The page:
Minnesota Democrats Challenge State Ban on Felons’ Ability to Participate in Caucuses

(AP Photo/Gene J. Puskar)

ST. PAUL, Minn. (CN) — Minnesota Democrats are challenging a state statute preventing people who are ineligible to vote from participating in precinct caucuses, saying it prevents nonvoters from participating in party business that extends beyond the ballot box.

Minnesota Democratic Farmer Labor Party Chair Ken Martin said in a statement Thursday night that a lawsuit he filed against Minnesota Secretary of State Steve Simon, also a Democrat, is part of an effort to end racial disparities in the party and the state.

“The DFL Party is committed to ending the rampant racial disparities that exist throughout society, which is why we cannot in good conscience bar Minnesotans who are finishing probation, parole, or supervised release for a felony conviction from participating in our caucuses,” Martin wrote. 

“Due to the important role caucuses play in determining the values and standard-bearers of the DFL Party, we should be extremely skeptical of any laws and regulations that restrict Minnesotans’ access to our caucuses.”

Minnesota is using a primary system for the 2020 presidential and down-ballot races, a system it also adopted for midterm elections in 2018. The DFL’s endorsements, platform and party leadership, however, are still decided by delegates selected at precinct caucuses to go to a statewide convention. 

State convention delegates vote to endorse candidates, elect members of the Democratic National Committee and endorse candidates for state and federal offices, although the candidate whose name appears on general-election ballots is actually decided at a later primary. Martin’s position as party chair is also filled at each biennial convention, along with a handful of other leadership roles.

The Minnesota GOP has its own caucus rules, which require delegates to make speeches and be vetted but the caucus’ functions are fundamentally the same; delegates at caucuses elect delegates to go to district conventions and so on, deciding party leadership and platforms.

Not allowing people who are ineligible to vote, a group including minors, non-citizens like “Dreamers,” who arrived in the U.S. as children, and many people who have been convicted of felonies, to participate in caucuses infringes on the party’s constitutional right to free association, attorney Charles Nauen of Minneapolis firm Lockridge Grindal Nauen argued in the DFL’s complaint.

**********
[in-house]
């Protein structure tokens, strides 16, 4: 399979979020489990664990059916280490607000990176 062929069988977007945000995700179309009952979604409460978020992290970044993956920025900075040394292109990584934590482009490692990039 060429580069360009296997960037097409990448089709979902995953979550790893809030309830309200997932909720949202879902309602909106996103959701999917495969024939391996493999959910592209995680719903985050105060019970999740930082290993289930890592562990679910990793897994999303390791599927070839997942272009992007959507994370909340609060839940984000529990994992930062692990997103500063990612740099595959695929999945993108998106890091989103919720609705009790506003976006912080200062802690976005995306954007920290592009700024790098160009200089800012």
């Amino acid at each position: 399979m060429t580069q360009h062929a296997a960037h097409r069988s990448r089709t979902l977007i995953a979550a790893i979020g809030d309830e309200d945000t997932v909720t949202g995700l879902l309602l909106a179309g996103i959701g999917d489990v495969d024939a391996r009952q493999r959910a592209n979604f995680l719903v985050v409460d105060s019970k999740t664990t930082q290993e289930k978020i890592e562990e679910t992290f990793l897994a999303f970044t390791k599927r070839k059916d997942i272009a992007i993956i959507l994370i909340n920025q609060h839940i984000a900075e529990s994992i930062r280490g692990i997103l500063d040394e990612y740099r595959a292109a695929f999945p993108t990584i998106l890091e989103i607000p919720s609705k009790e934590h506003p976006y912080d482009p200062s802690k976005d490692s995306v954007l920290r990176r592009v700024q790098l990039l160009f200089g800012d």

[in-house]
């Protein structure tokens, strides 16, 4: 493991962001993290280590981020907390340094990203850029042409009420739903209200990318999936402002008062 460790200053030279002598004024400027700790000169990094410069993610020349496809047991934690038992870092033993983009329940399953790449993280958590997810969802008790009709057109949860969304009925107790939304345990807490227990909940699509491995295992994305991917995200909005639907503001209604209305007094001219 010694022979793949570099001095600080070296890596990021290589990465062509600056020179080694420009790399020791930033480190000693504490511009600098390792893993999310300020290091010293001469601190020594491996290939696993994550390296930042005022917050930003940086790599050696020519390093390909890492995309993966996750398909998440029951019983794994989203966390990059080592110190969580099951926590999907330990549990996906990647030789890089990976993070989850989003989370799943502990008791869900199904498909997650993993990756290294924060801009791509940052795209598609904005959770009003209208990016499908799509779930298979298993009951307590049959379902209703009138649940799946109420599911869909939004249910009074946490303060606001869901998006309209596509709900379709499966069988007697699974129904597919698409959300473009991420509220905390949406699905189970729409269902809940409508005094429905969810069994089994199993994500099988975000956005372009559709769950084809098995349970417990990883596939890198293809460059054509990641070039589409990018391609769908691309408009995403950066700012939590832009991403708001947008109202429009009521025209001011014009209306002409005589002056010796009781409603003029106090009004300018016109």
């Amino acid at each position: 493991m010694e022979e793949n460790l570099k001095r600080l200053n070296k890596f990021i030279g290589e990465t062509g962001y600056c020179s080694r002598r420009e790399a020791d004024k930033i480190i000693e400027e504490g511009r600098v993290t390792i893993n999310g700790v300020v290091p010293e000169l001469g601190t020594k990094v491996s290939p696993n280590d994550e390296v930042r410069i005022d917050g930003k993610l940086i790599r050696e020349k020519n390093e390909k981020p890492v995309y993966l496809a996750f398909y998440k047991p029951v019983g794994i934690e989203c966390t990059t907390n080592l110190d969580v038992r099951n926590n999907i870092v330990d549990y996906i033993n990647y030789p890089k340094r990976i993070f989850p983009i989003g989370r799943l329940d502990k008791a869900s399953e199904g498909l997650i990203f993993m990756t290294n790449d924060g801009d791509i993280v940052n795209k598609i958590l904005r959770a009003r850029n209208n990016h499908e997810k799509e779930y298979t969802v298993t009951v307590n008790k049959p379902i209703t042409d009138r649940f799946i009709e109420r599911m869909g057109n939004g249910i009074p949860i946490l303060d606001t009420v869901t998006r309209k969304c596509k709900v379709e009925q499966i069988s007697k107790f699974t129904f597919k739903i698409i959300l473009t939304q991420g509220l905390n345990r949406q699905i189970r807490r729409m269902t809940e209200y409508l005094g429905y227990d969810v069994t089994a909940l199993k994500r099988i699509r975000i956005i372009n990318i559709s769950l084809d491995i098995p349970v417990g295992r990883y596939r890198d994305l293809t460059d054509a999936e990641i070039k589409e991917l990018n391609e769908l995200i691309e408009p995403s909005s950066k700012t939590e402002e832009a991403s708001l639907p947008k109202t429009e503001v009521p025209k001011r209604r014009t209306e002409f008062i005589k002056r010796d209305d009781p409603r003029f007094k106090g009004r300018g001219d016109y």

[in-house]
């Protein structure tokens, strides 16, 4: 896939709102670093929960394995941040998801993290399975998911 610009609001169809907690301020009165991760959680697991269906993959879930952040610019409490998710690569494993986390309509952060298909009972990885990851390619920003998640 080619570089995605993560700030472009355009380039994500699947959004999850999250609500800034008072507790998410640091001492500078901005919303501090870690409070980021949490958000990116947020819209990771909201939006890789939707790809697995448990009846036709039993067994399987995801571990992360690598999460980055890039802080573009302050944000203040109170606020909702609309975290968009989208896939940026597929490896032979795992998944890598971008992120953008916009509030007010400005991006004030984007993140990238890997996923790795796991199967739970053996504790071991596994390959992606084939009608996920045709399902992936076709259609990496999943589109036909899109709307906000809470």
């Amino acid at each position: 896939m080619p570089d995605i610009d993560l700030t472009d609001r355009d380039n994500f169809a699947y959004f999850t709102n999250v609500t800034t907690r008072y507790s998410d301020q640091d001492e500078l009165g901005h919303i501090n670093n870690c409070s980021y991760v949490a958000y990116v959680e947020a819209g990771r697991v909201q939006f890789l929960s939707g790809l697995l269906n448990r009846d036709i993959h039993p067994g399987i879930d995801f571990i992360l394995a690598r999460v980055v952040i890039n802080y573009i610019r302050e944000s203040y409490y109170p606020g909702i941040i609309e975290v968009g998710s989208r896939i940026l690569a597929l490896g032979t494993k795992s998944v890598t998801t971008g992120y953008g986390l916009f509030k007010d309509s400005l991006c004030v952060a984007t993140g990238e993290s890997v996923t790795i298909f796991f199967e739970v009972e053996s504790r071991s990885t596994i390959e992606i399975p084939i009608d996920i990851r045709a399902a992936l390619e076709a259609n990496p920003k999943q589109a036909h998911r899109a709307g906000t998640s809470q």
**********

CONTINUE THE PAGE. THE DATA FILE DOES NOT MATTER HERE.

“The selection of delegates, endorsement of candidates, selection of Party leadership, and adoption of issues and action items to be included in the Pany Platform do not bear a sufficiently close relationship to the election of officials for state or national office such that the State has a compelling interest in limiting participation to eligible voters,” Nauen wrote.

The prohibition prevents a wide range of party members from serving as party officials and delegates or advancing issues important to them via the party’s platform and agenda, he added.

Simon’s office did not respond to a request for comment late Thursday afternoon.

While the complaint pays mention to minors and noncitizens, Martin focused on a third category, people who have been stripped of their right to vote, in his statement. 

Minnesota passed a felon voting ban when it gained statehood in 1858. While that restriction has since been relaxed so that felons can regain voting rights after completing parole or probation, over 53,000 Minnesotans still do not have voting rights because of it, according to the state’s branch of the American Civil Liberties Union.

People of color are heavily impacted by the restriction, according to the ACLU, including 1 in 8 Black men. Campaigns to restore the vote to felons in recent years have made little legislative traction, but the Minneapolis Star Tribune reported in January that restoring voting rights to prisoners after release could enjoy public support as high as 60 percent.

Minnesota’s caucuses, meanwhile, have different struggles. Now that they’re no longer the means to select candidates to go on the ballot, some politicos have begun asking why they’re still being done at all, a question echoed this year by the St. Paul Pioneer Press. 

Critics argue that caucuses favor those willing and able to spend the better part of a weeknight talking politics with their neighbors, while supporters say that’s a small price to pay for meeting your neighbors for in-person deliberations, a benefit reduced this year by Covid-19 restrictions.

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